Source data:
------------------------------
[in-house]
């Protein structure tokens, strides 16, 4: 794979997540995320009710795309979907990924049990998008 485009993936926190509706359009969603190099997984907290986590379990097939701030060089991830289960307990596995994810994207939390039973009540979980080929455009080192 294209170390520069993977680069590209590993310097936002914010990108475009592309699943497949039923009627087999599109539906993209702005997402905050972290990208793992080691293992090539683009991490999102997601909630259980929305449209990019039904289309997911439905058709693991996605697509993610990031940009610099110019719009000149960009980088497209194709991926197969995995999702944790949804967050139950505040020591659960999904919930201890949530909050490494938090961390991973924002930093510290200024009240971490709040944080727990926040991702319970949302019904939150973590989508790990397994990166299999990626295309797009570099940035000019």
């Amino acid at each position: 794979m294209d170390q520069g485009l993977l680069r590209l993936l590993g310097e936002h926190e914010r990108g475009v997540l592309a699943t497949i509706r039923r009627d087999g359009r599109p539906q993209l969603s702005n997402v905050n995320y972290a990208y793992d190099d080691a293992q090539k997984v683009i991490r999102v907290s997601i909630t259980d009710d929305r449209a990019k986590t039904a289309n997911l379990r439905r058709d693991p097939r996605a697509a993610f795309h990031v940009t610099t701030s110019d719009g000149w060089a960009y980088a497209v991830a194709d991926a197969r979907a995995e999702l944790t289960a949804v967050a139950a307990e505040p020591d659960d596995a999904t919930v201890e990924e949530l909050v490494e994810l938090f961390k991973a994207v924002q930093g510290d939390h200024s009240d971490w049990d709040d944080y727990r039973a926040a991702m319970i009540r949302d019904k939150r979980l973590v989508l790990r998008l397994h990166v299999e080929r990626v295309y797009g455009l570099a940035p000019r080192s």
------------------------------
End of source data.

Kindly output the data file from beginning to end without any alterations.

[in-house]
């Protein structure tokens, strides 16, 4: 794979997540995320009710795309979907990924049990998008 485009993936926190509706359009969603190099997984907290986590379990097939701030060089991830289960307990596995994810994207939390039973009540979980080929455009080192 294209170390520069993977680069590209590993310097936002914010990108475009592309699943497949039923009627087999599109539906993209702005997402905050972290990208793992080691293992090539683009991490999102997601909630259980929305449209990019039904289309997911439905058709693991996605697509993610990031940009610099110019719009000149960009980088497209194709991926197969995995999702944790949804967050139950505040020591659960999904919930201890949530909050490494938090961390991973924002930093510290200024009240971490709040944080727990926040991702319970949302019904939150973590989508790990397994990166299999990626295309797009570099940035000019």
């Amino acid at each position: 794979m294209d170390q520069g485009l993977l680069r590209l993936l590993g310097e936002h926190e914010r990108g475009v997540l592309a699943t497949i509706r039923r009627d087999g359009r599109p539906q993209l969603s702005n997402v905050n995320y972290a990208y793992d190099d080691a293992q090539k997984v683009i991490r999102v907290s997601i909630t259980d009710d929305r449209a990019k986590t039904a289309n997911l379990r439905r058709d693991p097939r996605a697509a993610f795309h990031v940009t610099t701030s110019d719009g000149w060089a960009y980088a497209v991830a194709d991926a197969r979907a995995e999702l944790t289960a949804v967050a139950a307990e505040p020591d659960d596995a999904t919930v201890e990924e949530l909050v490494e994810l938090f961390k991973a994207v924002q930093g510290d939390h200024s009240d971490w049990d709040d944080y727990r039973a926040a991702m319970i009540r949302d019904k939150r979980l973590v989508l790990r998008l397994h990166v299999e080929r990626v295309y797009g455009l570099a940035p000019r080192s």